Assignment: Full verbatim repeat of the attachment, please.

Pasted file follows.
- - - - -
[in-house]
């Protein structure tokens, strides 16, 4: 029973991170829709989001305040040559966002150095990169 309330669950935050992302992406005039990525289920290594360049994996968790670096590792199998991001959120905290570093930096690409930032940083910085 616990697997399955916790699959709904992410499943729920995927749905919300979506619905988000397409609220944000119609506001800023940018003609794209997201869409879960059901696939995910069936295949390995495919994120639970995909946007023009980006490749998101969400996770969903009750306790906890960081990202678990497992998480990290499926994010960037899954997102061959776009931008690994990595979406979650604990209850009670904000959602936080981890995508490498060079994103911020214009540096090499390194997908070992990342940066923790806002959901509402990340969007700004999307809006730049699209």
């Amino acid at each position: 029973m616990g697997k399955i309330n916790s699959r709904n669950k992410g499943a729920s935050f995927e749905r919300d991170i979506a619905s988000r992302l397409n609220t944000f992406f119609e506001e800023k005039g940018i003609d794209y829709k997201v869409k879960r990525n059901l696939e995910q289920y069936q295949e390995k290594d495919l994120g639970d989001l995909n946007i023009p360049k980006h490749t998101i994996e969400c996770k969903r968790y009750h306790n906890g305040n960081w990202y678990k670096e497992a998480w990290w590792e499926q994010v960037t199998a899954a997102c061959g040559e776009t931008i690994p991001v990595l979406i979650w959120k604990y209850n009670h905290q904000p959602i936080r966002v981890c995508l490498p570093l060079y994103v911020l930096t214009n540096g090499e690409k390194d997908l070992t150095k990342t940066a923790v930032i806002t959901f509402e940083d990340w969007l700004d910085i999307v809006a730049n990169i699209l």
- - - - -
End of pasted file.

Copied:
[in-house]
């Protein structure tokens, strides 16, 4: 029973991170829709989001305040040559966002150095990169 309330669950935050992302992406005039990525289920290594360049994996968790670096590792199998991001959120905290570093930096690409930032940083910085 616990697997399955916790699959709904992410499943729920995927749905919300979506619905988000397409609220944000119609506001800023940018003609794209997201869409879960059901696939995910069936295949390995495919994120639970995909946007023009980006490749998101969400996770969903009750306790906890960081990202678990497992998480990290499926994010960037899954997102061959776009931008690994990595979406979650604990209850009670904000959602936080981890995508490498060079994103911020214009540096090499390194997908070992990342940066923790806002959901509402990340969007700004999307809006730049699209």
């Amino acid at each position: 029973m616990g697997k399955i309330n916790s699959r709904n669950k992410g499943a729920s935050f995927e749905r919300d991170i979506a619905s988000r992302l397409n609220t944000f992406f119609e506001e800023k005039g940018i003609d794209y829709k997201v869409k879960r990525n059901l696939e995910q289920y069936q295949e390995k290594d495919l994120g639970d989001l995909n946007i023009p360049k980006h490749t998101i994996e969400c996770k969903r968790y009750h306790n906890g305040n960081w990202y678990k670096e497992a998480w990290w590792e499926q994010v960037t199998a899954a997102c061959g040559e776009t931008i690994p991001v990595l979406i979650w959120k604990y209850n009670h905290q904000p959602i936080r966002v981890c995508l490498p570093l060079y994103v911020l930096t214009n540096g090499e690409k390194d997908l070992t150095k990342t940066a923790v930032i806002t959901f509402e940083d990340w969007l700004d910085i999307v809006a730049n990169i699209l």